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Edited by John MacArthur, this collection of essays by a host of evangelical pastors, theologians, historians, and biblical scholars presents compelling arguments from a variety of disciplines in defense of the doctrine of biblical inerrancy.
Historians and theologians alike have long recognized that at the heart of the sixteenth-century Protestant Reformation were five declarations (or “solas”) that distinguished the movement from other expressions of the Christian faith. Five hundred years later, we live in a different time with fresh challenges to our faith. Yet these rallying cries of the Reformation continue to speak to us, addressing a wide range of contemporary issues. The Five Solas series will help you understand the historical and biblical context of the five solas and how to live out the relevance of Reformation theology today. In God’s Word Alone—The Authority of Scripture, scholar and pastor Matthew Barrett looks at the historical and biblical roots of the doctrine that Scripture alone is the final and decisive authority for God’s people. He examines the development of this theme in the Reformation and traces the crisis that followed resulting in a shift away from the authority of Scripture. Barrett shows that we need to recover a robust doctrine of Scripture’s authority in the face of today’s challenges and why a solid doctrinal foundation built on God’s Word is the best hope for the future of the church.
A method of interpretation--a hermeneutic--is indispensable for understanding Scripture, constructing theology, and living the Christian life, but most contemporary hermeneutical systems fail to acknowledge the principles and practices of the biblical writers themselves. Christians today cannot employ a truly biblical view of the Bible unless they understand why the prophets and apostles interpreted Scripture the way they did. To this end, Abner Chou proposes a "hermeneutic of obedience," in which believers learn to interpret Scripture the way the biblical authors did--including understanding the New Testament's use of the Old Testament. Chou first unfolds the "prophetic hermeneutic" of the Old Testament authors, and demonstrates the continuity of this approach with the "apostolic hermeneutic" of the New Testament authors.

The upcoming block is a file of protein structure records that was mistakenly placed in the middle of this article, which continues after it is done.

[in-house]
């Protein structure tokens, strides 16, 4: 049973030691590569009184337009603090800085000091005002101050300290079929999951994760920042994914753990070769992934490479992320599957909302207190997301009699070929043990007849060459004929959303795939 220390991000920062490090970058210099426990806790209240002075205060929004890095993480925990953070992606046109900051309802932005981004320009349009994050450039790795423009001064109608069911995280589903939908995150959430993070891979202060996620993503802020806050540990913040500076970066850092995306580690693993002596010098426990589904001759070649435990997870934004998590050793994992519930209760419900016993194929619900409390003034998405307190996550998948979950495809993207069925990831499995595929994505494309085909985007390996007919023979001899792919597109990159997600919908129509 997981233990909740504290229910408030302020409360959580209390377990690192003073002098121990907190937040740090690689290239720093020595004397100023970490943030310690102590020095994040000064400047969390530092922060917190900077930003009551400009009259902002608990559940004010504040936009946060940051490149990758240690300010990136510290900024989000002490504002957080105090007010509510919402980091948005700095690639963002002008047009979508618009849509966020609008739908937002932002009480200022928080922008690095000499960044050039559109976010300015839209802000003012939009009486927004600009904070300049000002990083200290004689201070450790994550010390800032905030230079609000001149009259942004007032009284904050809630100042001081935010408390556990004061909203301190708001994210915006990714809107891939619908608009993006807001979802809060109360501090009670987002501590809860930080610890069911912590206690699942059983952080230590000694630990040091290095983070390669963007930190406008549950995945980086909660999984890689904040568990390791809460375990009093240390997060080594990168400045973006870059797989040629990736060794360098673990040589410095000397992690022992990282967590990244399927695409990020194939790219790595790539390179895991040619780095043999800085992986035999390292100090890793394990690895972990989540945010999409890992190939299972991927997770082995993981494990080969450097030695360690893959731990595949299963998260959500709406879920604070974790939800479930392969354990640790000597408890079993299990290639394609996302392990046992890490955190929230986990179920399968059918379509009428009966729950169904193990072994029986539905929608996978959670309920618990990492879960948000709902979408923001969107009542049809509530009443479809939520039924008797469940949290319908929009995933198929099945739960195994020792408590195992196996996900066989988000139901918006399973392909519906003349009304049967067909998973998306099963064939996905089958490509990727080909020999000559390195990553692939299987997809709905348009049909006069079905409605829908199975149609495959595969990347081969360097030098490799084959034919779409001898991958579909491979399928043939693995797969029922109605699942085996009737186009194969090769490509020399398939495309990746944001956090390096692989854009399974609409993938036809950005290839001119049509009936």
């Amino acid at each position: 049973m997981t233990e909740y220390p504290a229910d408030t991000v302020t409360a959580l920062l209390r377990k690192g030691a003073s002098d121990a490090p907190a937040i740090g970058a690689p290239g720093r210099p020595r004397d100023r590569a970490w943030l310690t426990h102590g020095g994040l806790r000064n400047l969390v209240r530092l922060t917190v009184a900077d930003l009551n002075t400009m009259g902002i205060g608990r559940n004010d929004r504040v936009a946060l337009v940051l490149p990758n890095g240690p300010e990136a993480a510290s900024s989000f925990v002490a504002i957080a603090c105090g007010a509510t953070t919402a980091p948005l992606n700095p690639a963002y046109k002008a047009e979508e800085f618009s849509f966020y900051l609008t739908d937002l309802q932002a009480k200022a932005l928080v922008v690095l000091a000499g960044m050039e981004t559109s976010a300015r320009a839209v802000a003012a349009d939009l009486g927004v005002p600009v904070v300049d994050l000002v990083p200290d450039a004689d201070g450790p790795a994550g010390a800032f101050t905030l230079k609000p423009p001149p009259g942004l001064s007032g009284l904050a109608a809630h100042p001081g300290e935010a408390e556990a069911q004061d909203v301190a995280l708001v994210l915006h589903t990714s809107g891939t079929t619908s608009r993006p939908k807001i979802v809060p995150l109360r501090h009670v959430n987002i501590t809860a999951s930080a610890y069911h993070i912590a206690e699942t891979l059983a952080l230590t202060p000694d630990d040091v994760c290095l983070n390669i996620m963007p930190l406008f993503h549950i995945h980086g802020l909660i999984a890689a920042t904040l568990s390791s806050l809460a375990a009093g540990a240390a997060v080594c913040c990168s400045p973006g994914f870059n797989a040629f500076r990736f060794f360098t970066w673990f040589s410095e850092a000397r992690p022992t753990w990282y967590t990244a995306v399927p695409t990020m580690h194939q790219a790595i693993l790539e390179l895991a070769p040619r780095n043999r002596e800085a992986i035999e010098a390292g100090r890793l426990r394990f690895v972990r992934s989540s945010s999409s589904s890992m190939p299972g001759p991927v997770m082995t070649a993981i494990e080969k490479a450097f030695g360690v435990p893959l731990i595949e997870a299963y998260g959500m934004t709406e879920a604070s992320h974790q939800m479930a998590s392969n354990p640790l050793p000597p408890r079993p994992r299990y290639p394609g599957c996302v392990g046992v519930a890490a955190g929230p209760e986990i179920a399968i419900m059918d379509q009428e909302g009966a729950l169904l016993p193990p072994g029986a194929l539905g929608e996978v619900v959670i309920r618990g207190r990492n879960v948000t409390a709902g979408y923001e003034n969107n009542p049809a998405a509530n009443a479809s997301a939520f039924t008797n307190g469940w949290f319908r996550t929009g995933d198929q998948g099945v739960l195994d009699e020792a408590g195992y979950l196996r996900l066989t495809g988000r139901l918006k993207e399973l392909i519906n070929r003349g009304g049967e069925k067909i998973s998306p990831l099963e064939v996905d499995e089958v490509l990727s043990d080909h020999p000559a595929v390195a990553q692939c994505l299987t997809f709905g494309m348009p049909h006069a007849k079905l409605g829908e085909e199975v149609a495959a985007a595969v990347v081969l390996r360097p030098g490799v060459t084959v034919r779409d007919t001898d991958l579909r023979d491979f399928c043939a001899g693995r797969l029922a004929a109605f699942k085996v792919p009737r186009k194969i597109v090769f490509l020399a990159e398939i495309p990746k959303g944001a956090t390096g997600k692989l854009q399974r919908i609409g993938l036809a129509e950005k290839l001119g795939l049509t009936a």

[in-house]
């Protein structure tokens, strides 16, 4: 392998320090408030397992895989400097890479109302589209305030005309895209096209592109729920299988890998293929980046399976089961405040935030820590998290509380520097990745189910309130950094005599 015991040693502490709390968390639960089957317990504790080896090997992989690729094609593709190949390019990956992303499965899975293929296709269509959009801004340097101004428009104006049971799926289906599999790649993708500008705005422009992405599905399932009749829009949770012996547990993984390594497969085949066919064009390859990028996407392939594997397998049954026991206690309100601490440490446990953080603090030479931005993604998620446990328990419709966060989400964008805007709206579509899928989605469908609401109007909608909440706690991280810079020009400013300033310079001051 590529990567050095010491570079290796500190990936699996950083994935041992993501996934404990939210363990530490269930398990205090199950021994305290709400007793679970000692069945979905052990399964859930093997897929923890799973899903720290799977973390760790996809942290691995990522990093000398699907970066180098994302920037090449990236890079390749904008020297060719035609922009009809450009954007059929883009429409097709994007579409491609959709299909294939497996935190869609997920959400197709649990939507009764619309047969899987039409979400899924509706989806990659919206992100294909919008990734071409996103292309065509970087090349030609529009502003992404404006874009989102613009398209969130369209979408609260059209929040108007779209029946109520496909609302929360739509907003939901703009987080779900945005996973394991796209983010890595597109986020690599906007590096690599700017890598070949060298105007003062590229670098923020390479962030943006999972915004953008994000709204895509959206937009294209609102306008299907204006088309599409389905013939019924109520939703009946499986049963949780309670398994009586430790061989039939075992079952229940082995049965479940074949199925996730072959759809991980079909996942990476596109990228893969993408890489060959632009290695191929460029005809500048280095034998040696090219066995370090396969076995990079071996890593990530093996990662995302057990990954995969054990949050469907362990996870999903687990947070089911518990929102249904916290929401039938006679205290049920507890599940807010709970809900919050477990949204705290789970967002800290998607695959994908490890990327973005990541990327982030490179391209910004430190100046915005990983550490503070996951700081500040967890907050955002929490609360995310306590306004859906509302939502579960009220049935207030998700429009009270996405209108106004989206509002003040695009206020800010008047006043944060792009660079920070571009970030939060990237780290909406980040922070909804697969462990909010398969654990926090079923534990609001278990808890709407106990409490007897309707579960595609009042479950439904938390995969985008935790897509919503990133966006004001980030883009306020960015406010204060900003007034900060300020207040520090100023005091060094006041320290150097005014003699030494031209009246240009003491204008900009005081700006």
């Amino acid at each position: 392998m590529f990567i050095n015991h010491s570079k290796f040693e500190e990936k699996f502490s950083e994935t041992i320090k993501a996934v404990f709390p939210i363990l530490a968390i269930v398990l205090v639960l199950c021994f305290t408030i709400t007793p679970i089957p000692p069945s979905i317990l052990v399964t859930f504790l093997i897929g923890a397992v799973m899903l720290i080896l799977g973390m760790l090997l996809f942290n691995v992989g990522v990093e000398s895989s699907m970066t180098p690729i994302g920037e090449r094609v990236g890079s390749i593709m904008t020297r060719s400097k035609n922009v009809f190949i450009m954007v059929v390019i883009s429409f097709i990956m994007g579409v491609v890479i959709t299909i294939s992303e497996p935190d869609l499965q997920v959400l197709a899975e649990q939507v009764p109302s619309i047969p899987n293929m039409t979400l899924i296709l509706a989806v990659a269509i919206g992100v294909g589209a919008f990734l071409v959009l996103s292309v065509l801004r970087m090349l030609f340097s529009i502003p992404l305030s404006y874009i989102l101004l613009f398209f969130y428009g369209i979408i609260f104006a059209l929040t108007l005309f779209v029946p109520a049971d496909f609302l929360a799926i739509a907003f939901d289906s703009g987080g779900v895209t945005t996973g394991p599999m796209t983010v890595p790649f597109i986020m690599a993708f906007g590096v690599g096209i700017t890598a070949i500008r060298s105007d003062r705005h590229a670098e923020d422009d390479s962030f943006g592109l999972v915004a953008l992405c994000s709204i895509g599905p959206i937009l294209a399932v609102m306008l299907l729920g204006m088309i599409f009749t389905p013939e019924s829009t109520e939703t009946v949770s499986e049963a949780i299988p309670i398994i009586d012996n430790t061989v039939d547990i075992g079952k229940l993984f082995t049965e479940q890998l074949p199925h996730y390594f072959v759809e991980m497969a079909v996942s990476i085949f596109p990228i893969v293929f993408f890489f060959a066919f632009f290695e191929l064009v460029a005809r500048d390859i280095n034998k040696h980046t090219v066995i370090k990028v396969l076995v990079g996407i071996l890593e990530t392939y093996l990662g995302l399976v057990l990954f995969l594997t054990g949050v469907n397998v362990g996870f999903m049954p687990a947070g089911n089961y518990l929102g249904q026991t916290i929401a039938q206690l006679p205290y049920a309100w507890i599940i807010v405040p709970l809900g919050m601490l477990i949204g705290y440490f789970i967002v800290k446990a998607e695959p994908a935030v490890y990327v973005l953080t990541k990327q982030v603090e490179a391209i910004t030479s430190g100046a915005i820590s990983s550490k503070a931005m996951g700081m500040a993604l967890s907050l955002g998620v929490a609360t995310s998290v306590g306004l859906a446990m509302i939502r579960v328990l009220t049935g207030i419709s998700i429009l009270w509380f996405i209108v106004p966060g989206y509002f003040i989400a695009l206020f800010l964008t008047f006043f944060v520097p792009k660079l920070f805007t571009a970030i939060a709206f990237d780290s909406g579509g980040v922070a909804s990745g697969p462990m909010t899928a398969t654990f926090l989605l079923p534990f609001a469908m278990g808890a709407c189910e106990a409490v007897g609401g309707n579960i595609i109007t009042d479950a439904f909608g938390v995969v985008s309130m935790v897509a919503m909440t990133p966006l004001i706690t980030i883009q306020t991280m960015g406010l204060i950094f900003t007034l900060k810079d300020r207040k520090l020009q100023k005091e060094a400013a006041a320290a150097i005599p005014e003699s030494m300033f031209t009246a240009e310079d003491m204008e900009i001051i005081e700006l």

Where was the gospel before the Reformation? Contemporary evangelicals often struggle to answer that question. As a result, many Roman Catholics are quick to allege that the Reformation understanding of the gospel simply did not exist before the 1500s. They assert that key Reformation doctrines, like sola fide, were nonexistent in the first fifteen centuries of church history. Rather, they were invented by Martin Luther, John Calvin, and others. That is a serious charge, and one that evangelicals must be ready to answer. If an evangelical understanding of the gospel is only 500 years old, we are in major trouble. However, if it can be demonstrated that Reformers were not inventing something new, but instead were recovering something old, then key tenets of the Protestant faith are greatly affirmed. Hence, the need for this book. After reading Long Before Luther, readers will: Possess a greater understanding of church history and the role it plays in the church today. Have a deeper appreciation for the hard-won victories of the Reformation. Be equipped to dialogue with Catholic friends about the presence of Reformed doctrines throughout church history. Feel renewed gratefulness for the unearned nature of grace and the power of the gospel.